# Posts tagged performance

## 10 reasons my O(n²) algorithm is better than your O(n) algorithm

OK, so it’s a controversial title, but the point I want to make is that programmers often get confused about the time complexity, i.e. order O() of an algorithm and performance.  They will happily declare that their O(n) algorithm is so much better than someone else’s O(n²) algorithm as they rip out some simple, stable, working code and replace it with their vastly more complex, un-tested, but ‘optimized’ code, often without even measuring to see if there is in fact any performance gain.  The fact is that O() notation refers to the asymptotic performance of an algorithm and that in a typical environment with typical data you aren’t going to be anywhere close to asymptotic behavior.  Performance is, in fact, influenced by many other factors besides the time complexity of an algorithm.

So what factors can make an O(n²) algorithm better than an O(n) algorithm?

1. It might take a very large N before the O(n²) algorithm is slower than the O(n) algorithm.  And we aren’t talking n=10, n=100, … here, but perhaps millions or billions before the cross-over in performance is achieved.

2. O() refers to time-complexity not to how long the algorithm actually takes to execute on a particular CPU.  For that you need to look at the mix of instructions used and how long each of those instructions takes.  But that in itself is a gross-simplification as we shall see next …

Even if the two algorithms have a very similar number of operations using similar CPU instructions, they still are not going to run at the same speed:

3. The compiler might be able to apply optimizations to one algorithm that it cannot apply to the other, dramatically boosting performance.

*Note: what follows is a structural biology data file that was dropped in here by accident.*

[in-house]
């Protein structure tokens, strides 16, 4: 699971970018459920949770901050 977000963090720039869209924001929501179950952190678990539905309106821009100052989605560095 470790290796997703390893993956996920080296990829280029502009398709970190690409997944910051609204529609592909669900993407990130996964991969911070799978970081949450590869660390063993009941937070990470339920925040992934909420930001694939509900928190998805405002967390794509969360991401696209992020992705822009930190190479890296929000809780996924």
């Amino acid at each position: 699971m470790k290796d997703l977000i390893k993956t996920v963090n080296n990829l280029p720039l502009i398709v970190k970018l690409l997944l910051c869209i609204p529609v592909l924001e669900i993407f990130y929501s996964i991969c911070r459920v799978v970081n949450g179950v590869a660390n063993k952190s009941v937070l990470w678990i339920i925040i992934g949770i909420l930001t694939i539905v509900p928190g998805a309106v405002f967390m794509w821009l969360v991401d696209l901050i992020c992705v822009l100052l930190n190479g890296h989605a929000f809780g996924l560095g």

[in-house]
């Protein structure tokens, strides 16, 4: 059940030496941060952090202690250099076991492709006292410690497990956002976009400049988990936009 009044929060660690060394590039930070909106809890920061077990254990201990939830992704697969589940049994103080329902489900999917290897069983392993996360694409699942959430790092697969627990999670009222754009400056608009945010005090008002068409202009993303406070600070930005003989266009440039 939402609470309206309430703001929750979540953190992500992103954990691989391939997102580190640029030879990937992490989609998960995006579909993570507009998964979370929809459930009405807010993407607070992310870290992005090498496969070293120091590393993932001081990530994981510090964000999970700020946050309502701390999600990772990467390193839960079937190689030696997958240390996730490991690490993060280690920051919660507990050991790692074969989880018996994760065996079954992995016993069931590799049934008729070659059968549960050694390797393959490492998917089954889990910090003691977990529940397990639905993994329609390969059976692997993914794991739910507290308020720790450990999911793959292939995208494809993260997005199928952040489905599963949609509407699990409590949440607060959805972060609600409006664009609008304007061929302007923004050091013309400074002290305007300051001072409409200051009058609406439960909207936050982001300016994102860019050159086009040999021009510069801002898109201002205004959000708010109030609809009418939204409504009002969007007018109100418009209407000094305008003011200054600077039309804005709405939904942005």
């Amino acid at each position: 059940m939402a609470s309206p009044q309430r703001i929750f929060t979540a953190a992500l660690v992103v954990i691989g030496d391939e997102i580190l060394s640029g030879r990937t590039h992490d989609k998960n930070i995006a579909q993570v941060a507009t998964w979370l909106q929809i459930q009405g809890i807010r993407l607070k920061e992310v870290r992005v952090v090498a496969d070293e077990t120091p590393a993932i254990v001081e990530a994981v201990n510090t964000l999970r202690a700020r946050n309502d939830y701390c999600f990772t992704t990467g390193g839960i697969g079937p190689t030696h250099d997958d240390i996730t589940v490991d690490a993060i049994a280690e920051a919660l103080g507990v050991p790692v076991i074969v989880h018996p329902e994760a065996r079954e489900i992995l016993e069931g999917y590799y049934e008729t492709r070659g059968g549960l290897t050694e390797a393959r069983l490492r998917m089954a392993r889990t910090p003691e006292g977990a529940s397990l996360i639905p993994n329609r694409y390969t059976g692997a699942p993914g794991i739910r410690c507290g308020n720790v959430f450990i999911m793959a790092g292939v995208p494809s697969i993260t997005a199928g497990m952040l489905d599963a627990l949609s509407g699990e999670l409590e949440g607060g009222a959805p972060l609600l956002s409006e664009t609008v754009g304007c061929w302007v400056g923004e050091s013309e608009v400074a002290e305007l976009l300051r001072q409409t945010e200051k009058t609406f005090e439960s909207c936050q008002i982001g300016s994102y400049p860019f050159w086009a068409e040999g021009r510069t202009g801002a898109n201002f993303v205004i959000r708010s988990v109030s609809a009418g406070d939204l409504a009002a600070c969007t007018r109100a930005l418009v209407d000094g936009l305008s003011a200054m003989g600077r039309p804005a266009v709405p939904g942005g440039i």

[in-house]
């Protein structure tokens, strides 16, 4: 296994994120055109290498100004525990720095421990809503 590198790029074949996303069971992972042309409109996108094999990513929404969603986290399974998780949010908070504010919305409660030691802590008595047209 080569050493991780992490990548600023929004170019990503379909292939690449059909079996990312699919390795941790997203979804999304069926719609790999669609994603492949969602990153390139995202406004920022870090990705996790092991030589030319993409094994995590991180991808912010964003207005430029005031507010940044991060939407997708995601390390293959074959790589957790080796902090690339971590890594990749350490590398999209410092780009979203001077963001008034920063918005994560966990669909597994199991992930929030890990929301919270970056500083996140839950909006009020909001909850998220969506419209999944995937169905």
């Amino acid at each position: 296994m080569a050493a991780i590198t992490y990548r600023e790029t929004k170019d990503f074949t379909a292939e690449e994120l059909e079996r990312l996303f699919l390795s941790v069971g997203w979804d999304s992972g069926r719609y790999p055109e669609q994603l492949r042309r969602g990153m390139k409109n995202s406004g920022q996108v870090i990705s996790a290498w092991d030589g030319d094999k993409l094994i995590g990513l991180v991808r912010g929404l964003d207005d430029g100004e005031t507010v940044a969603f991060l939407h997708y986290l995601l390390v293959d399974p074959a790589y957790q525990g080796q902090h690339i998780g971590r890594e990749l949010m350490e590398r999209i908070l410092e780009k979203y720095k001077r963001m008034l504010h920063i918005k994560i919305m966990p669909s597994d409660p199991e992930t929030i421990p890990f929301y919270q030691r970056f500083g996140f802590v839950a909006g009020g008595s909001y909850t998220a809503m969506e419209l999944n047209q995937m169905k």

4. The CPU itself might be able to optimize the instruction execution sequence through pipelining or other techniques to dramatically boost performance.  A dumb scan of an array for example can be accomplished really quickly by most CPUs because they have been optimized to handle such frequent, repetitive tasks.

5. A simpler O(n²) algorithm might have tighter loops in it than the more-complex O(n) algorithm allowing it to run entirely in on-chip memory, dramatically boosting performance.

Even if two algorithms have similar operations and similar raw CPU performance they may have different space requirements.  The O(n) algorithm might require 10x as much data space to run or maybe a different order of space requirement to the other, e.g. O(n²) space requirement vs O(n) space requirement.

6. The algorithm that requires least data space in the inner loop may find that its data is being held in registers or on-chip RAM during execution and thus receive a significant performance boost.

7. The more space hungry algorithm might have its data paged to disk during operation incurring a huge additional time penalty.

Some algorithms are inherently more parallelizable than others:

8. As we move to a world of multi-core processors it’s going to be more important to be able to parallelize code to get performance gains of 4x, 8x, … PLINQ and other parallel extensions in modern languages can easily be applied to ‘dumb’ nested for-loops to gain significant improvements in performance.  Applying those same speedups to your ‘optimized’ tree-based code might be much harder or even impossible.

‘Better’ is a very subjective word, better performance is just one of many issues

9. The better algorithm is probably the one that’s easiest to write, easiest for others to read, easiest to test and easiest to maintain.  A simple nested for-loop may be 1000x better than some O(n) algorithm when best is defined like this.

10. Even if your algorithm beats mine with all of these factors taken into account that’s no guarantee it will do so in the future.  Compilers evolve, CPUs get smarter and much of that effort is devoted to making dumb code faster.

Conclusion

Premature optimization is always a bad idea.

Many ‘optimizations’ can actually lead to worse not better performance.